Fulcher (1969) however argues that the real reason was to expand into the regions of western Asia and open the trade routes so that the western countries could again start trading. Fulcher has mentioned the name of Pope Urban II who played a leading role in inciting the crowds to join the crusades. The Vatican Church also stood to gain from these conquests, as it would mean more tributary, funds and more areas over which the Church could rule. The author has mentioned that not since the ancient Roman times had such a massive conquest been organized. Fulcher writes about the Great Schism that had split apart the Christian religion and there were many sects and subjects, each of which denied the Papal his tribute and preferred to be on their own. It was the hope of Pope Urban II that the expansion and conquest of the holy lands would help to unify all the Christians under one banner of the Holy Church with himself at the head of a vast number of the faithful. The movement of the Crusades was largely under the influence of the Vatican.
Fulcher (1969) also suggests that since the since the Middle Ages, Europe had become relatively stable and even the Vikings had embraced Christianity and so there was a large pool of warriors who were spoiling for a good war. The kingdoms to which these warriors were tired of the incessant quarrels and fights that these warriors fought among themselves and the Crusades gave the Kings an excellent opportunity to send these warriors away. In the beginning of the 9th Century, the lands that were occupied by the Muslims such as Spanish moors had been forcibly liberated and there was in fact nothing much for the soldiers to do.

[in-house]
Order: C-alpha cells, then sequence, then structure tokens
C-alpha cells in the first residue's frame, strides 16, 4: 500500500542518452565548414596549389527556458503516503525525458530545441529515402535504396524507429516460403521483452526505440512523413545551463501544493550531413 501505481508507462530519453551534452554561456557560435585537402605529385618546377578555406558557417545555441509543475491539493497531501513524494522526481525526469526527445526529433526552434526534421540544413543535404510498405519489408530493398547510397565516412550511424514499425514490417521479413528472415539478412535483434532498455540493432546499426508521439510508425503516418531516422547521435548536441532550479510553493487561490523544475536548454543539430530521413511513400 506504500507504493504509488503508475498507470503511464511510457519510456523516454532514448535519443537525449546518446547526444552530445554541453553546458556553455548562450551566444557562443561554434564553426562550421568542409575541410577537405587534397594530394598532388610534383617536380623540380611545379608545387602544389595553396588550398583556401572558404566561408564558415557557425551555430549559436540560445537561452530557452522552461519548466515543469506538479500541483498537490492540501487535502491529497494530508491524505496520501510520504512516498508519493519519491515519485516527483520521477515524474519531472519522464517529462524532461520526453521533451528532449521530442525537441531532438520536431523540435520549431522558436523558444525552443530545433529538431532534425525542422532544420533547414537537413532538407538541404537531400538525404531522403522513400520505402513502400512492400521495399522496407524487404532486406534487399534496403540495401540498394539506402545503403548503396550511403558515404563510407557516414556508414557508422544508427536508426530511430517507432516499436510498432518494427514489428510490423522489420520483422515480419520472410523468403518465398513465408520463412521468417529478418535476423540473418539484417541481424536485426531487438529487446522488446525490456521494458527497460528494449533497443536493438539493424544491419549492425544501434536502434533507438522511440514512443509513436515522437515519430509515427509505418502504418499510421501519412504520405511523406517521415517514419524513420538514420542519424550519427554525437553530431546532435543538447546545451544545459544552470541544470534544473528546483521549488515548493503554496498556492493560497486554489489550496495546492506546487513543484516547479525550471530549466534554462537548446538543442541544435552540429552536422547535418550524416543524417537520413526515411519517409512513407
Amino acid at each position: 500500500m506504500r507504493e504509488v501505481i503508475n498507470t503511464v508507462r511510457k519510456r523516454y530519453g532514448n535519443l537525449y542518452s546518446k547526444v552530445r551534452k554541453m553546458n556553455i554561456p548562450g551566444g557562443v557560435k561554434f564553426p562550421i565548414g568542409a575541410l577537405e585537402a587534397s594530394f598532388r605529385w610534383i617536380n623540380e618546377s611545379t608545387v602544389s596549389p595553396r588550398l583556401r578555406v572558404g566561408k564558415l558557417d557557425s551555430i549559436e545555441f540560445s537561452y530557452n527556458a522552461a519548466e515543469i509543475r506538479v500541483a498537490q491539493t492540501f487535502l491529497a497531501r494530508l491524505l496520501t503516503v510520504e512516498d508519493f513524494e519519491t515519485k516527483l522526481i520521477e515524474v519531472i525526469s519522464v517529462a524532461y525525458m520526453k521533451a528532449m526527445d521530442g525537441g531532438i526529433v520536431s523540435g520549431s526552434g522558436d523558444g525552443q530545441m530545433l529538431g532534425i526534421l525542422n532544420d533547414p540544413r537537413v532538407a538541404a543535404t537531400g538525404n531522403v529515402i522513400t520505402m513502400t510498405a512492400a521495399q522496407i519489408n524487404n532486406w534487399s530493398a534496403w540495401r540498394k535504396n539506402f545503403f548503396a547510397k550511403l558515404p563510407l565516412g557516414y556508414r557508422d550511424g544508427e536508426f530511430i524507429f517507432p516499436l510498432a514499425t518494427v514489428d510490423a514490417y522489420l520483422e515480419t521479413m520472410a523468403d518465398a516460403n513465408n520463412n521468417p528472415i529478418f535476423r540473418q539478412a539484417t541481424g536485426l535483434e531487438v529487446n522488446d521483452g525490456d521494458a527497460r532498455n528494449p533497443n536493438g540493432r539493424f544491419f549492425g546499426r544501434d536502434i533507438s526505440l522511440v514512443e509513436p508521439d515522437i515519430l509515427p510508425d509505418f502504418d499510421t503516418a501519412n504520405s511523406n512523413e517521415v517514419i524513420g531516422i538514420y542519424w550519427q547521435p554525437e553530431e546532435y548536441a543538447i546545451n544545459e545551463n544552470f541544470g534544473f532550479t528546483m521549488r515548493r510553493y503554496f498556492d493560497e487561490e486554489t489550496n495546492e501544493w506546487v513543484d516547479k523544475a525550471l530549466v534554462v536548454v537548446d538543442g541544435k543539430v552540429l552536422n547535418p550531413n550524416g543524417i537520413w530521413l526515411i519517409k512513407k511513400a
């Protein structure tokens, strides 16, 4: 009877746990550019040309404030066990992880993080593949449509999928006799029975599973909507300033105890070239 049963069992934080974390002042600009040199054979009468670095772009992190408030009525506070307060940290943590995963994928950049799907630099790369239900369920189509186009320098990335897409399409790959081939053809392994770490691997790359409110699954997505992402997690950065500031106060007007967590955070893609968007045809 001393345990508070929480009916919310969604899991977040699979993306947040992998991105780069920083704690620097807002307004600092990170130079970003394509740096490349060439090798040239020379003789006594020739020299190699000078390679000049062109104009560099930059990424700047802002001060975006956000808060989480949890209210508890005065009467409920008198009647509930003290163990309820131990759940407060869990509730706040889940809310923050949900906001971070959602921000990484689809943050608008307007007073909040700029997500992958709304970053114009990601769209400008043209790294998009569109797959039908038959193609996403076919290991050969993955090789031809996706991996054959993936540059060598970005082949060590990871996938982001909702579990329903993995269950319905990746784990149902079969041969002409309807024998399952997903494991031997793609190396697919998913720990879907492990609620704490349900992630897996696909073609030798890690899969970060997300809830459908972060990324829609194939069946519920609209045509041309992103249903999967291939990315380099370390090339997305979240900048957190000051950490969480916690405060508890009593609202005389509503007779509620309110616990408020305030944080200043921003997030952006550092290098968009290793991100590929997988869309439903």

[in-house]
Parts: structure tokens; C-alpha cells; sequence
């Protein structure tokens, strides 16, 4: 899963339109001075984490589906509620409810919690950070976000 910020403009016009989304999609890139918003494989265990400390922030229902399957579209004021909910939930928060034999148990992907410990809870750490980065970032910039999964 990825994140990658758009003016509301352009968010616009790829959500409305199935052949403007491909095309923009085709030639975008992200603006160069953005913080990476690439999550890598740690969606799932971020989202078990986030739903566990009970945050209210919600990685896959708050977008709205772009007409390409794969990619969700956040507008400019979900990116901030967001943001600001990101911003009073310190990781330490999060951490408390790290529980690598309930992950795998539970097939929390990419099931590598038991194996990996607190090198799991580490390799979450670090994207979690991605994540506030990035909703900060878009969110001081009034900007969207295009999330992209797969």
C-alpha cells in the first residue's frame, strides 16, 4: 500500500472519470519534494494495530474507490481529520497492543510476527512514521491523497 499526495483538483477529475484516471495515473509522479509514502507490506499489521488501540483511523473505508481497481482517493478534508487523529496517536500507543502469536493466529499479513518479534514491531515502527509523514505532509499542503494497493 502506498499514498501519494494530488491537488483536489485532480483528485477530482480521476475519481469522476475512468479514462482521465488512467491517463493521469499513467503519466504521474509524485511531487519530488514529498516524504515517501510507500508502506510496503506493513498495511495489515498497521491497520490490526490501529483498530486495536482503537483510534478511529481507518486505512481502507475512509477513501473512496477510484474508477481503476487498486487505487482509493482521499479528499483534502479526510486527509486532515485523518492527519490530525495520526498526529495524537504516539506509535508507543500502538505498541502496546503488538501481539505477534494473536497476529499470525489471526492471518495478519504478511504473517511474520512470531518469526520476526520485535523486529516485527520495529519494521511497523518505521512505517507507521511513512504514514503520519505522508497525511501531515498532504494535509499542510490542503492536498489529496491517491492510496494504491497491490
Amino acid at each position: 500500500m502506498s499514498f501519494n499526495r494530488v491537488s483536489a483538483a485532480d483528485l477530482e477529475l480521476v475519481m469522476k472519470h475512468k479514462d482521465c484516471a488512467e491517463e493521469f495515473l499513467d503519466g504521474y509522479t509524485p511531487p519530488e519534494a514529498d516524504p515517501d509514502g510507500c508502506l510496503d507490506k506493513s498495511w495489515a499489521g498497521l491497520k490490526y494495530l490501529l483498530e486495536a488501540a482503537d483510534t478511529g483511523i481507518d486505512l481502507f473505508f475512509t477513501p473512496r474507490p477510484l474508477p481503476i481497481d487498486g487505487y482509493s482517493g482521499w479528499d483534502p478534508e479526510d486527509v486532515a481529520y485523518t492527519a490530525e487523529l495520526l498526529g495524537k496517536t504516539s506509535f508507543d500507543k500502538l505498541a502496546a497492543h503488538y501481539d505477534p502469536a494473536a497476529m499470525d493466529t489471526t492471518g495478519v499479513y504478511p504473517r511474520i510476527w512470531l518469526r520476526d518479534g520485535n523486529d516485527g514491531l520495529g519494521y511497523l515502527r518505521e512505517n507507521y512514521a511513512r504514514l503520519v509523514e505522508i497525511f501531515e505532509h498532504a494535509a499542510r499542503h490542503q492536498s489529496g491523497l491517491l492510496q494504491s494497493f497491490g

3. Important Events from the work by Fulcher of Chasrtres – Speech of Pope Urban II
Among the important events that Fulcher (1969) has narrated in the work, the most important is the speech that Pope Urban II made in order to encourage and incite the masses into taking up arms and fighting for the Lord. The author has suggested that the rhetoric used by the Pope in his speech was excessive and many events and facts that were mentioned were blown up beyond reality. The Muslim rulers and soldiers were no doubt cruel but those were cruel and harsh times and beheadings, torture, dismembering and other acts were practised by the Christian soldiers also. But the Pope was in a hurry to drive support for the crusade and his speech was designed to make the people burn with anger. A sample passage is given as below:
“They destroy the altars, after having defiled them with their uncleanness. They circumcise the Christians, and the blood of the circumcision they either spread upon the altars or pour into the vases of the baptismal font. When they wish to torture people by a base death, they perforate their navels, and dragging forth the extremity of the intestines, bind it to a stake; then with flogging they lead the victim around until the viscera having gushed forth the victim falls prostrate upon the ground. Others they bind to a post and pierce with arrows. Others they compel to extend their necks and then, attacking them with naked swords, attempt to cut through the neck with a single blow. What shall I say of the abominable rape of the women? To speak of it is worse than to be silent.” (Fulcher, 1969, Urban II’s Speech at Clermont).
Fulcher (1969) suggests that the practices of the Christian conquerors on their victims were no better and he speaks of acts such as impalement on an upright spear as one of the main acts of torture. The author has also spoken about the speech of Pope Urban II , which he exhorts the large crowd to join the crusades. To gain credibility, the pope has used the Lord’s name rather very vigorously. The Pope called the Crusaders as the Shepherds of God and asks them not to act as hirelings but work as true shepherds and look after the herd and not go to sleep. Speaking as an ambassador of the Lord, the pope called the people to take up arms and join the army to rescue God from the hands of the unclean savages who had pillaged the holy lands. Fulcher has narrated the speech very well and it is to be commended as to how he could remember the speech, 20 years after it was spoken.